Using a Cast Iron Wood Stove to Heat With Wood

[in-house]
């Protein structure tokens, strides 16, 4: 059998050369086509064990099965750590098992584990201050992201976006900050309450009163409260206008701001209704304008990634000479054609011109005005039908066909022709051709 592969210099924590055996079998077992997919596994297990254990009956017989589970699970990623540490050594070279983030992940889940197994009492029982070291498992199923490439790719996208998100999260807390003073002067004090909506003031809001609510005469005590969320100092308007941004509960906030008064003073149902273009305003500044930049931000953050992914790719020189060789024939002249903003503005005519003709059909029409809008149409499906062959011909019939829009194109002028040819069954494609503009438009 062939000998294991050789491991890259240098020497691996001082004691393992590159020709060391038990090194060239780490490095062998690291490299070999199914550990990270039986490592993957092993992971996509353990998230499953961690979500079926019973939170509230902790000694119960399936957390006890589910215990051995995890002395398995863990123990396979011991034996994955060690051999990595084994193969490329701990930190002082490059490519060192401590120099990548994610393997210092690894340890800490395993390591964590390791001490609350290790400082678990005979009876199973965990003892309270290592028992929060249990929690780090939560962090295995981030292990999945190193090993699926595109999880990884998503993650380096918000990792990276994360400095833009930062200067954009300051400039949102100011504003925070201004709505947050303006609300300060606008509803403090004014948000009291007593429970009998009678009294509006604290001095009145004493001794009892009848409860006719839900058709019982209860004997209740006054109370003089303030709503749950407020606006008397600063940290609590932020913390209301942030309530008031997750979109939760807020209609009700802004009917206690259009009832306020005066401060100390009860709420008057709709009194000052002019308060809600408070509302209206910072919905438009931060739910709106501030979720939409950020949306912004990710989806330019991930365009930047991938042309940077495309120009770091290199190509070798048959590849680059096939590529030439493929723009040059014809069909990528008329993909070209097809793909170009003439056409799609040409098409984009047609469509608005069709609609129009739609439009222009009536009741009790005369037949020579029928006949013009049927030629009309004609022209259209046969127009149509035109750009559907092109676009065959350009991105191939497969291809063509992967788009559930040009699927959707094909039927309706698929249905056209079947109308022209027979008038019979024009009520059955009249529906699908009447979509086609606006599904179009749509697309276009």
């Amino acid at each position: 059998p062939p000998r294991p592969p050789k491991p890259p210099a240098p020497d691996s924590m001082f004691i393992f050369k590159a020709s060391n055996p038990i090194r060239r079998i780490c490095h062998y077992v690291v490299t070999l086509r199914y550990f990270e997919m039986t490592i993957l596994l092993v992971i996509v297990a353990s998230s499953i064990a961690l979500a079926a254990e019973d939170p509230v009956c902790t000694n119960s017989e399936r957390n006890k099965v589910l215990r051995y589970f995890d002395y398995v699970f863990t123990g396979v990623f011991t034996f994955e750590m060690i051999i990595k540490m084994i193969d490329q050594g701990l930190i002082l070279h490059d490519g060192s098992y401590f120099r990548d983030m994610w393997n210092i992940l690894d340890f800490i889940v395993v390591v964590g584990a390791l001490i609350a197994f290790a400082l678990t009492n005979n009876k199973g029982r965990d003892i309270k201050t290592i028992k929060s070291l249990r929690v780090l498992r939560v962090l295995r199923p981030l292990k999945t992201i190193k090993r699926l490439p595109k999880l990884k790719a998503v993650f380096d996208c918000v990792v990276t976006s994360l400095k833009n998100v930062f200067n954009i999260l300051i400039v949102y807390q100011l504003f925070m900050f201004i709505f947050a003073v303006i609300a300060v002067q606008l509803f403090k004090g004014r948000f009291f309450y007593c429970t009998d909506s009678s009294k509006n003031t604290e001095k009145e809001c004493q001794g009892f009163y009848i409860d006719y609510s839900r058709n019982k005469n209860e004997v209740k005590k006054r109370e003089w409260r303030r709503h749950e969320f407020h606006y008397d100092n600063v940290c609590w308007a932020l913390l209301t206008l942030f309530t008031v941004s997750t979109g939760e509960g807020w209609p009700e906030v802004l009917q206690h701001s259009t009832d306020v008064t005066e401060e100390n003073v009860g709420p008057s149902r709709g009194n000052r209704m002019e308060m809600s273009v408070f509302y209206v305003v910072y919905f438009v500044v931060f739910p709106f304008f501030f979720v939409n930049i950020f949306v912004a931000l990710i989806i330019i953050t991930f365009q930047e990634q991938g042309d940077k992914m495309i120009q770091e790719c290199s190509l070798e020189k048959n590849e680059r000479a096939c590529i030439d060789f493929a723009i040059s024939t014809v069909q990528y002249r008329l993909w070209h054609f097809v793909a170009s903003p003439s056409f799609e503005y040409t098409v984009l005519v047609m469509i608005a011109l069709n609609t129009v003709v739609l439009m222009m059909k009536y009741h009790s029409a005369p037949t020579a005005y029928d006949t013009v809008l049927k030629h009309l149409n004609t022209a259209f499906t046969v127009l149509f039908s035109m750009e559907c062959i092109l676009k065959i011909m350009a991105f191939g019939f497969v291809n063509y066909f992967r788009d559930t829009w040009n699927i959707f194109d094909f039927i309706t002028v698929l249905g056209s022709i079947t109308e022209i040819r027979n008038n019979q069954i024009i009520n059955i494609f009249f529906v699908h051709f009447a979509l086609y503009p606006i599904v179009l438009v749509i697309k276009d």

Heating with wood, whether using a cast iron wood stove or not, can provide almost endless educational experiences for the entire family. Any way you approach it, wood heat means work. Probably the least effort required if from a wood pellet stove or insert, but even this can provide many educational opportunities. Supposing you decide to buy a gas chain saw and want to include your teenage son in the process, you have many ways to teach responsibility. First, there is the shopping process; which chain saw is the best for your needs? You may learn that lumberjacks prefer Jonserds, and that an electric chain saw is not powerful enough for cutting big trees. Or that Stihl chain saws are very popular and Husqvarna is one of the best around. You also will need chain saw chains, sharpening tools, hearing protection, a splitting maul and other accessories. The process of mixing gas and oil is another lesson about 2 cycle engines. The safe use and care of a gas chain saw is paramount. Few tool are as effective and dangerous as a chain saw, and the respect due this machine cannot be overstated. With some gradual experience, most people can learn to safely and efficiently use a saw. Sharpening is another opportunity to teach about maintaining equipment. It takes a bit of practice and care to properly use a file. It is a simple tool, yet most people have no idea about cutting angles, relief, and the geometry of a cutting surface. Learning about the various trees and their particular characteristics is a great teaching opportunity. By practical experience, you come to identify various hardwoods and softwoods. The bark and leaves of each one is unique and gives telltale clues as to the identity. The saw will also reveal different types of wood. Ash, maple, oak and beech all cut differently and give off their own odors and color of wood chips. There is simply no substitute for this type of learning, and it is retained for a lifetime. Learning about which type of firewood is best is also very interesting. Why is oak better than maple, is birch a good firewood, why not use pine? These are all opening questions that can lead to many other topics, such as BTU's, creosote, chimney fires, greenhouse gases, carbon footprints, nuclear power and fossil fuels. Building a firewood shed can be a great way to teach about construction, weather patterns, and landscape design. A shed need not be complicated, but it needs to function well, and this could involve the entire family.